Wednesday, March 4, 2015

Aunt Jemima Heirs’ $3 Billion Lawsuit Against Pepsi, Quaker Oats Tossed by Judge

Aunt Jemima Heirs’ $3 Billion Lawsuit Against Pepsi, Quaker Oats Tossed by Judge

Aunt Jemima Pancakes
Quaker Oats
Judge dismisses claims of two men who claimed to be descendants of the woman who portrayed beloved syrup figurehead
Pepsi and Quaker Oats have just escaped a potentially sticky legal situation.
The two companies have been granted a dismissal in a lawsuit brought against them by two men claiming to be the great-grandsons of Anna Short Harrington, who portrayed syrup and pancake figurehead Aunt Jemima.
Dannez W. Hunter and Larnell Evans, Jr. filed suit against PepsiCo, the Quaker Oats Company and others in August, claiming that the defendants had failed to pay royalties to Harrington’s estate and stole Harrington’s pancake formula in an act of “industrial espionage.”

The pair had sought a total of $3 billion, with $1 billion of that in equity stocks.
But an order handed down by U.S. District Judge Edmond E. Chang Wednesday in Chicago flattened those claims like a pancake. Chang granted the defendants’ motion to dismiss, which contended that Hunter and Evans had failed to state a claim.
“Plaintiffs do not allege that they are authorized to act as executors or administrators of  Harrington’s estate, or even that such an estate exists (or ever existed),” Chang wrote. “The only information about Plaintiffs’ connection to Harrington provided by the amended complaint is an account of how Hunter received a photograph (now lost) of Harrington from his grandmother and of Plaintiffs’ attempt to locate Harrington’s grave in Syracuse, New York.”

As TheWrap previously reported, Harrington took on the role of the pre-existing character of Aunt Jemima in 1935. In 1937, the company first registered the trademark for the brand. She was allegedly selected because of her own pancake recipe, which the company recreated for the mass market.
The lawsuit cited Screen Actors Guild residuals and standard policies in the entertainment industry regarding revenue statements, which neither Harrington nor her heirs ever received. It wasn’t until they uncovered in 2013 that Quaker Oats had trademarked Harrington’s likeness and picture in 1937 that the family determined that they were owed royalties. Harrington died in 1955.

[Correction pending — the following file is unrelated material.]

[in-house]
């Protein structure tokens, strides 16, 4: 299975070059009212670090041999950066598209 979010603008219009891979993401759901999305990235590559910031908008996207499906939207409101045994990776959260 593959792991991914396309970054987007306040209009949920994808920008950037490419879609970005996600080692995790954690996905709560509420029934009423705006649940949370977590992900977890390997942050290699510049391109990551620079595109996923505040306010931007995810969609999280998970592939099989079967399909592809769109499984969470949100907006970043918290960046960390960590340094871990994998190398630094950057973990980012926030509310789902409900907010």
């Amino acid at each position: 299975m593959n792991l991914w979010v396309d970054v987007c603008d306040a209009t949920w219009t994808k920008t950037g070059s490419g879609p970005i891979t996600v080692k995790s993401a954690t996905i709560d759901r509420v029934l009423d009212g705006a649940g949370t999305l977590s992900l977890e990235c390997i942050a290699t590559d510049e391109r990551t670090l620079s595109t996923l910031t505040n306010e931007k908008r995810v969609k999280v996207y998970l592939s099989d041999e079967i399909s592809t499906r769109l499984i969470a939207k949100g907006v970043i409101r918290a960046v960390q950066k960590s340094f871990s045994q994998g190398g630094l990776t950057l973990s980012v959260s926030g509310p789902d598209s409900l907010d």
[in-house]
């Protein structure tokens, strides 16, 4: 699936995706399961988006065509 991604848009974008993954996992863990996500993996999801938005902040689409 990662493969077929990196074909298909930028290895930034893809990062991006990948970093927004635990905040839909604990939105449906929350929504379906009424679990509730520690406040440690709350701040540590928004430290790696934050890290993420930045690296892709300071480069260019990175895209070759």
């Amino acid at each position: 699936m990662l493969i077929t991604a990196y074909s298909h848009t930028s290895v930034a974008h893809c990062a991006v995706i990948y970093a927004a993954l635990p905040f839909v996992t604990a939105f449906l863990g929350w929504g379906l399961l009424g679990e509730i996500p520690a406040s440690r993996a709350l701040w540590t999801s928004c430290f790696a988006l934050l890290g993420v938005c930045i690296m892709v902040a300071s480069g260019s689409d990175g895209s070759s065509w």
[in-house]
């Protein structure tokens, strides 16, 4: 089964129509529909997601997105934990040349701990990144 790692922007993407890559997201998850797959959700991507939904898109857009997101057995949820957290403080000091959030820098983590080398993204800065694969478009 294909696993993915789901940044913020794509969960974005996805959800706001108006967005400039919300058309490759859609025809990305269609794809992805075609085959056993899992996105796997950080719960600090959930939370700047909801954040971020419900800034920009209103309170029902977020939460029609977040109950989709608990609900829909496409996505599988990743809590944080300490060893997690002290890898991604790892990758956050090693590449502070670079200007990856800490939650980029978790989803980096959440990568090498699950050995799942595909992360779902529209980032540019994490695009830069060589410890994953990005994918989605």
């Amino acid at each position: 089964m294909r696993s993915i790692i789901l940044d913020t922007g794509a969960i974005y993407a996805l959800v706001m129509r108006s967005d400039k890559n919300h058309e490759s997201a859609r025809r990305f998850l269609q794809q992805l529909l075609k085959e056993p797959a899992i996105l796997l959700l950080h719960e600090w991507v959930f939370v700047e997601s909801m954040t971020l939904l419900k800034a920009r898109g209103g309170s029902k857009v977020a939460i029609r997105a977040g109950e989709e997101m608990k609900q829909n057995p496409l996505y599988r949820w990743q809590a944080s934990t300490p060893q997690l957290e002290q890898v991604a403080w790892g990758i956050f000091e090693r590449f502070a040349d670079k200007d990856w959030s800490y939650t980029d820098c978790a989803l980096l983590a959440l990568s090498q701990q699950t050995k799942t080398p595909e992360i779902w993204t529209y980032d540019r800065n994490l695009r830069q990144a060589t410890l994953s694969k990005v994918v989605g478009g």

But Chang found that the statute of limitations for Hunter and Evans’ claims had long ago expired.
Pamela Chelin contributed to this report.

Man Convicted of Rape in Delhi Blames Victim

Man Convicted of Rape in Delhi Blames Victim


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Filmmaker on Indian Rapist’s Comments

Filmmaker on Indian Rapist’s Comments

Leslee Udwin, a British filmmaker who interviewed one of the men convicted of raping and killing a woman in a brutal 2012 gang attack on a New Delhi bus, said Mukesh Singh blamed the victim.
Video by AP on Publish Date March 3, 2015. Photo by Associated Press.

NEW DELHI — In the months after the death of a young woman who was brutalized and gang-raped on a moving bus in New Delhi in 2012, thousands of politicians, activists and ordinary citizens crowded India’s airwaves and its public spaces to say their piece about the crime.
But there was no comment from the six slight, ordinary-looking men accused of her murder. Whisked in and out of the courtroom past shouting crowds of journalists, they listened impassively to testimony and offered monosyllabic answers on the stand. Courtroom guards said they hummed Bollywood tunes under their breath. Their opinions were anyone’s guess.
Now, one of the men on death row for the crime, Mukesh Singh, has told a British filmmaker that the young woman invited the rape because she was out too late at night and that she would have lived if she had submitted to the assault.

“You can’t clap with one hand,” said Mr. Singh, who was convicted of rape and murder, though he denied taking part in the assault. “It takes two hands. A decent girl won’t roam around at 9 o’clock at night. A girl is far more responsible for rape than a boy. Boy and girl are not equal. Housework and housekeeping is for girls, not roaming in discos and bars at night doing wrong things, wearing wrong clothes. About 20 percent of girls are good.”